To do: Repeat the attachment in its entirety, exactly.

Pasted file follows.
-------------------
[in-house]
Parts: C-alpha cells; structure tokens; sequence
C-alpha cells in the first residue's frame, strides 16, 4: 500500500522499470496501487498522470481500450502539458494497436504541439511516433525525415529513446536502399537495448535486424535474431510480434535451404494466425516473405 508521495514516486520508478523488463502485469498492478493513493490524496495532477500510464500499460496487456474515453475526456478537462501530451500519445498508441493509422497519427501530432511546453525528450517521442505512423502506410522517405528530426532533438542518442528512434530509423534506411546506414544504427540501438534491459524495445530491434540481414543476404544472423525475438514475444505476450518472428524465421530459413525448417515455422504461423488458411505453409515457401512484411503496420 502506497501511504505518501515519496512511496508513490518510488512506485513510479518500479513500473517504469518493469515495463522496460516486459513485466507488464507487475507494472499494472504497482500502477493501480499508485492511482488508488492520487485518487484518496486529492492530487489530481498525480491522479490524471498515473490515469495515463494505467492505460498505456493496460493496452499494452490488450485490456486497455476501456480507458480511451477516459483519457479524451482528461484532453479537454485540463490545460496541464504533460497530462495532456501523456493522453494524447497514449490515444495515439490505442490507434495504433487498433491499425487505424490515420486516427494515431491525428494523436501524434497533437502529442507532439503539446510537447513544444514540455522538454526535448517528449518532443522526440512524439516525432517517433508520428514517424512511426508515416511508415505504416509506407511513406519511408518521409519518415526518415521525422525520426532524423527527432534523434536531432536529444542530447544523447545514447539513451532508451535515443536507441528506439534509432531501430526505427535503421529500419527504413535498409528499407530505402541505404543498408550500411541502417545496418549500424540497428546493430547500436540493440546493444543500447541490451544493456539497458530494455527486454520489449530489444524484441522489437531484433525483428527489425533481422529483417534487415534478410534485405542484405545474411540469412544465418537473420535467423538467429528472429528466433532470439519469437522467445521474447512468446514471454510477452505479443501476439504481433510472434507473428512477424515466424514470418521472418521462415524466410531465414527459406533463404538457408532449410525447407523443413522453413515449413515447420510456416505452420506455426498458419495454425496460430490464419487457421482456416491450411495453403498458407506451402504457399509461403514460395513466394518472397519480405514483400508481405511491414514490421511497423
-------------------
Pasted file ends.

[in-house]
Parts: C-alpha cells; structure tokens; sequence
C-alpha cells in the first residue's frame, strides 16, 4: 500500500522499470496501487498522470481500450502539458494497436504541439511516433525525415529513446536502399537495448535486424535474431510480434535451404494466425516473405 508521495514516486520508478523488463502485469498492478493513493490524496495532477500510464500499460496487456474515453475526456478537462501530451500519445498508441493509422497519427501530432511546453525528450517521442505512423502506410522517405528530426532533438542518442528512434530509423534506411546506414544504427540501438534491459524495445530491434540481414543476404544472423525475438514475444505476450518472428524465421530459413525448417515455422504461423488458411505453409515457401512484411503496420 502506497501511504505518501515519496512511496508513490518510488512506485513510479518500479513500473517504469518493469515495463522496460516486459513485466507488464507487475507494472499494472504497482500502477493501480499508485492511482488508488492520487485518487484518496486529492492530487489530481498525480491522479490524471498515473490515469495515463494505467492505460498505456493496460493496452499494452490488450485490456486497455476501456480507458480511451477516459483519457479524451482528461484532453479537454485540463490545460496541464504533460497530462495532456501523456493522453494524447497514449490515444495515439490505442490507434495504433487498433491499425487505424490515420486516427494515431491525428494523436501524434497533437502529442507532439503539446510537447513544444514540455522538454526535448517528449518532443522526440512524439516525432517517433508520428514517424512511426508515416511508415505504416509506407511513406519511408518521409519518415526518415521525422525520426532524423527527432534523434536531432536529444542530447544523447545514447539513451532508451535515443536507441528506439534509432531501430526505427535503421529500419527504413535498409528499407530505402541505404543498408550500411541502417545496418549500424540497428546493430547500436540493440546493444543500447541490451544493456539497458530494455527486454520489449530489444524484441522489437531484433525483428527489425533481422529483417534487415534478410534485405542484405545474411540469412544465418537473420535467423538467429528472429528466433532470439519469437522467445521474447512468446514471454510477452505479443501476439504481433510472434507473428512477424515466424514470418521472418521462415524466410531465414527459406533463404538457408532449410525447407523443413522453413515449413515447420510456416505452420506455426498458419495454425496460430490464419487457421482456416491450411495453403498458407506451402504457399509461403514460395513466394518472397519480405514483400508481405511491414514490421511497423